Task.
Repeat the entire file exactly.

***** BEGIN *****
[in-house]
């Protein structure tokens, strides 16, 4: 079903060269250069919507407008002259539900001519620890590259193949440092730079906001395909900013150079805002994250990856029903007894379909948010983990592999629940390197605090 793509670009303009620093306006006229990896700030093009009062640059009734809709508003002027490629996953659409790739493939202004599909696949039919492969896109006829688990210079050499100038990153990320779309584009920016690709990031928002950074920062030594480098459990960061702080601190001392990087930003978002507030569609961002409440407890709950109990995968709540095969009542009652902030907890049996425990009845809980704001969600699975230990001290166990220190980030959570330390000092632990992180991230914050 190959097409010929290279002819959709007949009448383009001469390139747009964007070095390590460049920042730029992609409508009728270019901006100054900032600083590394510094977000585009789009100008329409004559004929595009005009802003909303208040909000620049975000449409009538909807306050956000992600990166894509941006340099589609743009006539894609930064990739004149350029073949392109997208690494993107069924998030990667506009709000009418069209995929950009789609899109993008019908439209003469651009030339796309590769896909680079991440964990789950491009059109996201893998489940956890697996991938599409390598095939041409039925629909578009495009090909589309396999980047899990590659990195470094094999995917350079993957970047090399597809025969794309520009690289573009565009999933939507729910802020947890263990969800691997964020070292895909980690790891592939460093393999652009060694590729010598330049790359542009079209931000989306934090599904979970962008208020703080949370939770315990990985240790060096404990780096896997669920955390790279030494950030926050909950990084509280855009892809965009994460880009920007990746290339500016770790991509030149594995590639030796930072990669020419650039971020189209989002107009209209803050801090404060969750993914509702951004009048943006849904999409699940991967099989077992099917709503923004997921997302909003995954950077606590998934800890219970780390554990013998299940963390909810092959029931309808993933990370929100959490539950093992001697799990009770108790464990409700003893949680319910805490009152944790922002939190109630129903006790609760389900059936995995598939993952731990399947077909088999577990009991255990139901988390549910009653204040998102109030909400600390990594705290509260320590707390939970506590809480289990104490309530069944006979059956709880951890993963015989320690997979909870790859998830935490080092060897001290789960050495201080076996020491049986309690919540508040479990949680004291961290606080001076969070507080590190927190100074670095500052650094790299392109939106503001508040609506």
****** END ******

[in-house]
């Protein structure tokens, strides 16, 4: 079903060269250069919507407008002259539900001519620890590259193949440092730079906001395909900013150079805002994250990856029903007894379909948010983990592999629940390197605090 793509670009303009620093306006006229990896700030093009009062640059009734809709508003002027490629996953659409790739493939202004599909696949039919492969896109006829688990210079050499100038990153990320779309584009920016690709990031928002950074920062030594480098459990960061702080601190001392990087930003978002507030569609961002409440407890709950109990995968709540095969009542009652902030907890049996425990009845809980704001969600699975230990001290166990220190980030959570330390000092632990992180991230914050 190959097409010929290279002819959709007949009448383009001469390139747009964007070095390590460049920042730029992609409508009728270019901006100054900032600083590394510094977000585009789009100008329409004559004929595009005009802003909303208040909000620049975000449409009538909807306050956000992600990166894509941006340099589609743009006539894609930064990739004149350029073949392109997208690494993107069924998030990667506009709000009418069209995929950009789609899109993008019908439209003469651009030339796309590769896909680079991440964990789950491009059109996201893998489940956890697996991938599409390598095939041409039925629909578009495009090909589309396999980047899990590659990195470094094999995917350079993957970047090399597809025969794309520009690289573009565009999933939507729910802020947890263990969800691997964020070292895909980690790891592939460093393999652009060694590729010598330049790359542009079209931000989306934090599904979970962008208020703080949370939770315990990985240790060096404990780096896997669920955390790279030494950030926050909950990084509280855009892809965009994460880009920007990746290339500016770790991509030149594995590639030796930072990669020419650039971020189209989002107009209209803050801090404060969750993914509702951004009048943006849904999409699940991967099989077992099917709503923004997921997302909003995954950077606590998934800890219970780390554990013998299940963390909810092959029931309808993933990370929100959490539950093992001697799990009770108790464990409700003893949680319910805490009152944790922002939190109630129903006790609760389900059936995995598939993952731990399947077909088999577990009991255990139901988390549910009653204040998102109030909400600390990594705290509260320590707390939970506590809480289990104490309530069944006979059956709880951890993963015989320690997979909870790859998830935490080092060897001290789960050495201080076996020491049986309690919540508040479990949680004291961290606080001076969070507080590190927190100074670095500052650094790299392109939106503001508040609506």